December 21, 2012

Mao's Last Dancer (2009)

Um, the closest thing to a recognizable leading "star" in this movie  is Bruce Greenwood (who isn't really recognizable since I need to link to his name) and this chick from Center Stage

I realize this movie is a bit older than the ones I usually review, but being in China and all, it seemed only appropriate to watch a movie that is so Chinese, it's actually banned here! (eek... I hope the government isn't tracking my computer right now)

So let's dispose of the basics, since I'm assuming most people have not heard of this movie - it's a biography of a Chinese ballet dancer named Li Cunxin, based on the book he wrote of his life. He was born in the 60's, so he grows up during the Cultural Revolution. Only a few minutes into the movie, it was pretty clear why the Chinese government banned it - it is not a flattering portrayal of the government during that time. But the movie is more than half English, which might help sway those opposed to reading a lot of subtitles, and all the dancing segments, of course, have no dialogue at all.

The dancing is incredible. Being a bit of a ballet movie geek, I've seen the good (Black Swan), the bad (Center Stage - but really, so bad it's good), and the ugly (The Company, which I barely stayed awake through). I'll watch just about anything if it has ballet dancing in it. But the dancing here is really breathtaking. After sitting through something like Center Stage, in which the dancing is great but the acting is so horrible, I couldn't help but wonder throughout the movie how difficult casting must have been. The guy who plays Li Cunxin is, of course, a dancer, but plays his speaking parts just fine as well. Then again, his dancing is so amazing I'd probably forgive a fair bit of stiff acting.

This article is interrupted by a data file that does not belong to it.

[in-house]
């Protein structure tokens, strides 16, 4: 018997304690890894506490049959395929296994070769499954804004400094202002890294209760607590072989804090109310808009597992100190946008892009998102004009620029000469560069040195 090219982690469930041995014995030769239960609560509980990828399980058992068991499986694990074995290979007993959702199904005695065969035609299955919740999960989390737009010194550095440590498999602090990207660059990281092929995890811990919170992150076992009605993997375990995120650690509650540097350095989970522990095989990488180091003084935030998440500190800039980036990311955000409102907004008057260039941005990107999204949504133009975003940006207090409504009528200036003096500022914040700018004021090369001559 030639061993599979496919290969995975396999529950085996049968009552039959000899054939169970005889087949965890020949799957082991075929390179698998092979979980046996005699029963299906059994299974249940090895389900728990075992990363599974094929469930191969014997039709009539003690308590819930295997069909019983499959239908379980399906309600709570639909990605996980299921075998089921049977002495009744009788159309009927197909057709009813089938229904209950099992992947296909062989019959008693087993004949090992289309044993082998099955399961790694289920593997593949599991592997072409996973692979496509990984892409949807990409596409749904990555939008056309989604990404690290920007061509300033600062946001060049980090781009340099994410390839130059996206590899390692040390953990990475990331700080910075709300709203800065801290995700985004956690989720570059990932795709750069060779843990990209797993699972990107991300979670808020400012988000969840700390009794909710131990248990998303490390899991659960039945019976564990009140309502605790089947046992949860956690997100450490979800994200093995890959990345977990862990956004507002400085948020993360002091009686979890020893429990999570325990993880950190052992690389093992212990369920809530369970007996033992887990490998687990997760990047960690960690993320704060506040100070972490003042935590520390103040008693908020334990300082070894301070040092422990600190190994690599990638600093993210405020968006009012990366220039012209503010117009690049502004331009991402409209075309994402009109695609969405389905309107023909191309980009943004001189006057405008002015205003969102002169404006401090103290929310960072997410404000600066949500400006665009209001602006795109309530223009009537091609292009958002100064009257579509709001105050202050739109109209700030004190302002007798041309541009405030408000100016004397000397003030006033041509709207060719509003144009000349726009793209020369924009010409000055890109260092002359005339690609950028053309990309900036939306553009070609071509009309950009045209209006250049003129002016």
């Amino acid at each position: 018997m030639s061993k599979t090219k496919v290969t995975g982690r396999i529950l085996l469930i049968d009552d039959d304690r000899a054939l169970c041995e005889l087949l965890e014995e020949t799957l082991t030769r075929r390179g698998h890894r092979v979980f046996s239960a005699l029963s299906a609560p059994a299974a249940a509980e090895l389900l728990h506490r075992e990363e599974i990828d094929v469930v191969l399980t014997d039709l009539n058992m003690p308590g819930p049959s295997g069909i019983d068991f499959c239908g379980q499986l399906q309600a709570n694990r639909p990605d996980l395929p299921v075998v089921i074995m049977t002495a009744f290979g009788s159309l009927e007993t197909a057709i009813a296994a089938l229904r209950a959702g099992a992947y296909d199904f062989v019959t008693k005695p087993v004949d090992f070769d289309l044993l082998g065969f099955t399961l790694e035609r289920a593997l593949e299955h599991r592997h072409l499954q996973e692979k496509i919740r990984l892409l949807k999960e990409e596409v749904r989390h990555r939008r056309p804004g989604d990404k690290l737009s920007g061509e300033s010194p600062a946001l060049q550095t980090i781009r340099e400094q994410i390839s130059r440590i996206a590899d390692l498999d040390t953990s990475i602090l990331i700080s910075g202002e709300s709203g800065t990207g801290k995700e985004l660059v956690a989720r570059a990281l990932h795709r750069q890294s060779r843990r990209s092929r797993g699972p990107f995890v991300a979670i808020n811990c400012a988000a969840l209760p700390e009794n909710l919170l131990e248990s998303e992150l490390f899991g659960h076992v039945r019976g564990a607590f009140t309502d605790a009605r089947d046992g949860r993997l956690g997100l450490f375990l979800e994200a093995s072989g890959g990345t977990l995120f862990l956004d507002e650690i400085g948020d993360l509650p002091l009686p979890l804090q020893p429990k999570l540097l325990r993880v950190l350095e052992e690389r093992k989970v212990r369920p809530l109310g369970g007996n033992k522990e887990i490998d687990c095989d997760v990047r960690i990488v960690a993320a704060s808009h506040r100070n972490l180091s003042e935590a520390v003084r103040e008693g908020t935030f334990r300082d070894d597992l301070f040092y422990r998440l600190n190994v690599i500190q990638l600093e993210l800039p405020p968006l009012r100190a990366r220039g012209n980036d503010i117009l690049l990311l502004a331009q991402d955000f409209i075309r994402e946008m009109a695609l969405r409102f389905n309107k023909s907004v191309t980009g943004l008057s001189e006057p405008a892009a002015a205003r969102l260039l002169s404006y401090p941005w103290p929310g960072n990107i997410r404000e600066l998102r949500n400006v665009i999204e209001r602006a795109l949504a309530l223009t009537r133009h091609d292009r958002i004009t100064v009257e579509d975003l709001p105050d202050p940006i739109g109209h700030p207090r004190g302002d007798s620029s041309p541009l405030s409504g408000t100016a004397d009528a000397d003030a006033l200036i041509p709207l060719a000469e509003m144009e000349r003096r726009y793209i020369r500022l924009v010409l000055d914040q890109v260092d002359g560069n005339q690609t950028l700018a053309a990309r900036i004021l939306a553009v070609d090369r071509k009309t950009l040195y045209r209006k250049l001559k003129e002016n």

But even disregarding the dancing, the story of Li Cunxin's life is enough to make a movie. While some of the events are probably not as extraordinary as we might believe, it gives those of us without firsthand knowledge of life in China during the Revolution a glimpse into what it was like. Some of the practices we find unthinkable still occur today, such as the training of young athletes hundreds of miles from home with no visitation rights for parents. Just think of all those cute Chinese gymnasts at the Olympics and then remember that they have not seen their parents in about ten years. It sure makes you think twice before complaining about a strict youth soccer coach or something. I'm not saying this to criticize the Chinese (and I'm not saying this because I'm afraid of the Chinese government), I just think the movie provides an interesting contrast between American and Chinese culture, shown through the eyes of one man.

I tend to skew toward movies of a decidedly lower quality (it's ok, I know it), so watching something so serious and with no car chases or cheesy romantic scenes might seem out of character. And I've definitely been accused of being biased toward movies set in Asia and/or about Asian people (is that so bad?), but I really think this movie transcends my inclinations and is worth watching, even for those who are either not Asian or do not have an Asian fetish (you know who you are out there).

Final word: You don't have to love ballet to be moved by this movie, but it would certainly help.

1 comment:

  1. I would recommand it to anybody who might have a little curiosity about China to see it, ballet or no ballet.